By the fall of 1982 the IBM PC was only a year old but already a wild success and Tecmar Scientific Solutions was one of the fastest growing IBM add-on suppliers. Three IBM employees - highly placed in the PC design group - decided they too wanted to "cash in" on the wild sucess. But their plan was to steal IBM secrets and peddle them to the highest bidder.
Tecmar Scientific Solutions was a key player in helping IBM protect its trade secrets. The rogue IBM employees approached Dr. Alpert, who figured this was just wrong. Dr. Alpert informed IBM of this and IBM asked if he would assist them in a Sting operation.
Like something out of "Mission Impossible" with latched-triggered brief-case tape recorders, phone taps, and even wearing a "wire", Dr. Alpert helped IBM get the evidence they needed to bring the case to trial. This was a national news item, covered by the likes of the New York Times, Inc. Magazine, Time Magazine and other news outlets.
The Scientific Solutions product line included a range of products to satisfy many data acquisition needs. PC Magazine Vol 1 No. 5 from September 1982 lists these products with descriptions and prices; LabMaster ($995, page 132), LabTender ($395, page 133), PC-Mate IEEE-488 ($395, page 134), and many others. The company actively advertised in all of the leading publications, typically full color, full page adds on the back covers or inside covers. Advertisements can be seen starting with the premier issues of PC Magazine (February-March 1982) and PC World in addition to Byte, PC Tech Journal, Personal Engineering and Instrumentation (PE&I) and many others, continuing for several years.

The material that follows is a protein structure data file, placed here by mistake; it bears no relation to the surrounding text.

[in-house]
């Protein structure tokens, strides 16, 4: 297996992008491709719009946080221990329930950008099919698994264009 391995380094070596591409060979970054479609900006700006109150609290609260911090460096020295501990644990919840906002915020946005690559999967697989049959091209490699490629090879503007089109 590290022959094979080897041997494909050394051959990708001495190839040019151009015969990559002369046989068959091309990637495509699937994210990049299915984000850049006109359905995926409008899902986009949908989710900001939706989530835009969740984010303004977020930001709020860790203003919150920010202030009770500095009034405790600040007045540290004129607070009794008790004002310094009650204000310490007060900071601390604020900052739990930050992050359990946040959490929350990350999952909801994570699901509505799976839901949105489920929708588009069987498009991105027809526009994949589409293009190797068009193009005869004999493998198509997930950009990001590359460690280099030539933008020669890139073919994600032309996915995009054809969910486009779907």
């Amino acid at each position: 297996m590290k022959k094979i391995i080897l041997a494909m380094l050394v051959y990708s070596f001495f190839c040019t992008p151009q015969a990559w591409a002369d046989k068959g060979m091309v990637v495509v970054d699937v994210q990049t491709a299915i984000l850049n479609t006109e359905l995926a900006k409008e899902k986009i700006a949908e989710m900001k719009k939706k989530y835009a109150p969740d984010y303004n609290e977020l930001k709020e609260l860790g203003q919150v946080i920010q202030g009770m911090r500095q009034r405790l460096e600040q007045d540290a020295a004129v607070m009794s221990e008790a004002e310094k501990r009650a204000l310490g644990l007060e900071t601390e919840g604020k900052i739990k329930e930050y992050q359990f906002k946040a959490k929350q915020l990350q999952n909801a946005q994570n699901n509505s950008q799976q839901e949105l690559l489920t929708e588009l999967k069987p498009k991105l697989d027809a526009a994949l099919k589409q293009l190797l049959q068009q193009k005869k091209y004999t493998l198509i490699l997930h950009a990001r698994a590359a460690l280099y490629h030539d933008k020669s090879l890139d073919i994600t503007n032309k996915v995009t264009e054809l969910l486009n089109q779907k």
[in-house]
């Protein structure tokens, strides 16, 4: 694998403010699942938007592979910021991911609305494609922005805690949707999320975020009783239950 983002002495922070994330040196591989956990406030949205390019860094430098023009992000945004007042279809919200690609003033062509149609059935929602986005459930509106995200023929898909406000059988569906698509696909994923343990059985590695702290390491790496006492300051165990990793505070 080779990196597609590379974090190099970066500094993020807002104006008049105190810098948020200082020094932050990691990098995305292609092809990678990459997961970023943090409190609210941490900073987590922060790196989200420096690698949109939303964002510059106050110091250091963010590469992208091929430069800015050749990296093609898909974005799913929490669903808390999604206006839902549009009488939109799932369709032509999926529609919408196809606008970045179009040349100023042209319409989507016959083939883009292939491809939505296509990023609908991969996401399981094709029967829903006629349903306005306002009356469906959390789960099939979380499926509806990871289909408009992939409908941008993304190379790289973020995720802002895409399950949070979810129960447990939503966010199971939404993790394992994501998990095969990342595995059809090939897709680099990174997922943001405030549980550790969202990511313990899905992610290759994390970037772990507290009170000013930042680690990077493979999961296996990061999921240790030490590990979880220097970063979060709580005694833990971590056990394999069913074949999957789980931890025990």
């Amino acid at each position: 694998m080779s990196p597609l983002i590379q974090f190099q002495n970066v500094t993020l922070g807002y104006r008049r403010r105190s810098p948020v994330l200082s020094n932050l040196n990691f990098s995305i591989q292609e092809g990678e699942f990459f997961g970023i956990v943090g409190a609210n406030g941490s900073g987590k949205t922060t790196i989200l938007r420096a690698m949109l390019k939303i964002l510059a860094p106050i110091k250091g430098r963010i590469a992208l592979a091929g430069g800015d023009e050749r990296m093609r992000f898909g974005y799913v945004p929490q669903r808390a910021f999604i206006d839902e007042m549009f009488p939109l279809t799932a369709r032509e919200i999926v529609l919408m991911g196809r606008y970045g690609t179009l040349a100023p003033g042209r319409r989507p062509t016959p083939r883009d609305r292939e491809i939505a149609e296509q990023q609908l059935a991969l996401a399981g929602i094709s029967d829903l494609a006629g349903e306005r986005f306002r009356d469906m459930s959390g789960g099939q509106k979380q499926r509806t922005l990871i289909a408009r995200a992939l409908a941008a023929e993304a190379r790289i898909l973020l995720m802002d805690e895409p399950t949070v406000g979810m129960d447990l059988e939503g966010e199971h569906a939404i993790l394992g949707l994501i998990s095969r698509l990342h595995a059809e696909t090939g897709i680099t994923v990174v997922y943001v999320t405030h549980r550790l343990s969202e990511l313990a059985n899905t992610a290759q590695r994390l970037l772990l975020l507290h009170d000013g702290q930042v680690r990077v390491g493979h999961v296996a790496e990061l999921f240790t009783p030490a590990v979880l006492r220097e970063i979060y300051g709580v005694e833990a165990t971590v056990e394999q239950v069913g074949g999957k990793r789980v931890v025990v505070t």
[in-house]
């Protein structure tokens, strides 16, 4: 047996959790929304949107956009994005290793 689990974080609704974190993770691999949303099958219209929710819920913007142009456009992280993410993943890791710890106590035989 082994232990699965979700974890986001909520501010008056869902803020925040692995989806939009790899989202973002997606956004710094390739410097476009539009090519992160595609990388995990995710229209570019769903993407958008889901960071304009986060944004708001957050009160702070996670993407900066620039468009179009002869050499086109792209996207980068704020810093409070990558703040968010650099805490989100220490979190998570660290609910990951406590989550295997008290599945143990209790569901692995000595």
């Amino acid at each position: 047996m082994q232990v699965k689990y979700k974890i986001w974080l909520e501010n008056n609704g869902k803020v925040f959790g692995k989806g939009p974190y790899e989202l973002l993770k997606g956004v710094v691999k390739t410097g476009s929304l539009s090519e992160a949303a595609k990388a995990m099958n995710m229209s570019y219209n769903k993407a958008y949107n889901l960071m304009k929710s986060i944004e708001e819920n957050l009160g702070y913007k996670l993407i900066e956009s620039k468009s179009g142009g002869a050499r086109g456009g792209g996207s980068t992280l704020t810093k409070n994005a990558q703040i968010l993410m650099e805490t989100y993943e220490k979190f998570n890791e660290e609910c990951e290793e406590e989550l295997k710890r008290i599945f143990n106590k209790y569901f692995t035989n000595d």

By the end of 1982 and the start of 1983, PC based data acquisition was in full-swing with customers worldwide using Scientific Solutions multi-functional data acquisition boards and other Scientific Solutions add-on products for the PC. Scientific Solutions 1983 catalog is over 150 pages and has over 50 PC products available. Advertisements can be seen in PC World starting with its premier issue in November 1983 and continuing for a number of years.